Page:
Welcome to Gravesend
You’ve just arrived at the Mark Drought website, home
to snide and biased commentary,
as well as links to many more-interesting sites. (In case you might be
wondering, Gravesend is
New Hampshire town in my
In continuous operation for more than 15
years, this site is written from
the point of view of a slightly left-of-center, agnostic libertarian with
faintly Buddhist tendencies.
editor/writer, op-ed columnist and a former adjunct English professor at the University of
Connecticut, from which I graduated way back in the
Coat of Arms
I’m a fan of T.S. Eliot,
Texas hold ’em, the Grateful Dead, Baroque choral music, South Park,
Eric Hoffer, Firesign Theater, Gore Vidal, Carl Sagan, chicken
scarpiello, 1950s bebop (Coltrane and Clifford Brown), W.B. Yeats,
Hacker Pschorr beer, rogan josh, John Irving, chipotle peppers,
basketball (pro and college), Yes, the Allman Brothers, George Carlin, chili with
shredded beef, Joni Mitchell, William Faulkner,
Monty Python, F. Scott Fitzgerald, W.H. Auden, Jack Daniels, Isaac
Asimov, Richard Dawkins, Bill Maher, Christopher Hitchens, the Miami Dolphins,
Mark Twain, Oscar Wilde, Chris Rock, Woody
Allen, the Los Angeles Lakers, thin-crust pizza, Arthur Clarke, vintage port, Stilton cheese and a decent cigar.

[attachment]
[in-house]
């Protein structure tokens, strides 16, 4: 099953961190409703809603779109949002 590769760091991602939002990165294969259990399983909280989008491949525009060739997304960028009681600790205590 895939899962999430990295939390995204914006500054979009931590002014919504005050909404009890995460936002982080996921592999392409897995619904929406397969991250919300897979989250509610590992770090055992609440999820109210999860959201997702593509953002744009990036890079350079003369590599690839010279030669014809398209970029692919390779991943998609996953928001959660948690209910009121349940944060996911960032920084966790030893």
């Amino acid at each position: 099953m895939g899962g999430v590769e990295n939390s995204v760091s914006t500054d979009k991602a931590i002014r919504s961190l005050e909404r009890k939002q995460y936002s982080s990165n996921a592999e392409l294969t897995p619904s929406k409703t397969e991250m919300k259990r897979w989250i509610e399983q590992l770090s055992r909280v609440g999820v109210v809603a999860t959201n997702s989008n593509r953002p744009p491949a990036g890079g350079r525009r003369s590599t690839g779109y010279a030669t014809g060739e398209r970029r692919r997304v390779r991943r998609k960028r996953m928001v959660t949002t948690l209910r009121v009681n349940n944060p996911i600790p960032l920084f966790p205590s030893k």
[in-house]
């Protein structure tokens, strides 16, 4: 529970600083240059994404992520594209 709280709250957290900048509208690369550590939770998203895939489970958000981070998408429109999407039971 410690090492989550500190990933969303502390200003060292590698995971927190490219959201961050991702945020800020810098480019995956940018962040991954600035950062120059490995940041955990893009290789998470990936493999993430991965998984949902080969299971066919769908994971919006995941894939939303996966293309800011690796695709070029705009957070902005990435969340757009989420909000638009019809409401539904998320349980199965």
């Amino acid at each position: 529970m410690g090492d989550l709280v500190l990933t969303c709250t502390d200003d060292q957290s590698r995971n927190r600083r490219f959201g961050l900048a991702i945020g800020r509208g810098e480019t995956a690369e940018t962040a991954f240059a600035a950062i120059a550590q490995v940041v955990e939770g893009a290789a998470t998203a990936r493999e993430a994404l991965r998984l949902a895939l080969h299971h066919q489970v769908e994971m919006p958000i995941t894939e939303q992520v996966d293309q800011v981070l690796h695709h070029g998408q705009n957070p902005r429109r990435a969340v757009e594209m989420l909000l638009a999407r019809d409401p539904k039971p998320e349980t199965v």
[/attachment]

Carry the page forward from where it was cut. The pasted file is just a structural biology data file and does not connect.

Just about my favorite fictional character is E.K. Hornbeck,
from Jerome Lawrence’s play Inherit
the Wind, which is also one of my favorite movies (the 1960 Spencer
Tracy/Fredric March version). Hornbeck (played by Gene Kelly) was
based on the great Baltimore journalist H.L. Mencken
(click here for some of his best quotations), who was once America’s
foremost practitioner of
If some of your favorite people include Rush
Limbaugh, Pat Robertson, George W, Michele Bachmann, St. Paul, Sean Hannity, Pope Pius XII,
Randall Terry, Sarah Palin, Bill O’Reilly, Rick Santorum, Iranian Ayatollahs and American
Fundamentalists, Ann Coulter, Ken Ham, Dick Cheney, Dennis Miller, the
Fox News Channel, Mark Levin, William Donohue, the Ku Klux Klan, the
Southern Baptists or the 700
Club, you should probably exit for a more right-wing
region of the Web.
Two more of my favorite characters
(Toby and Tucker) are shown to the left. For a full gallery of family pet pictures,
you can click
My wife and I are childless (although we prefer the less
politically correct term “child-free”), so we take
many pictures of our pets, after forcing them to dress up in needlessly
cute and colorful outfits.
Click here to
go to the end of this page and comment on anything you’ve
read so far.
access one of the funniest site on the Web,
click here for
the satirical publication The Onion. If you like political
cartoons, you might enjoy the Jeff Danziger
website, which has some good ones
going back to 1998. And, if you’d like to laugh until you wet yourself, try
for a mock culinary website that’s indescribably funny ... just scroll down
under the heading “Steve,
Don’t Eat It! Vol. 1.”
As a regular columnist for several local
newspapers — including The Stamford Advocate
and Greenwich Time
(Greenwich, CT), The
Connecticut Post (Bridgeport,
CT) and, occasionally, the The
Weekly (Fairfield, CT) and the Danbury
News Times (Danbury, CT) — I’ve found the worst thing about writing editorials
is that, no matter how controversial my rants might be on Monday, they’re lining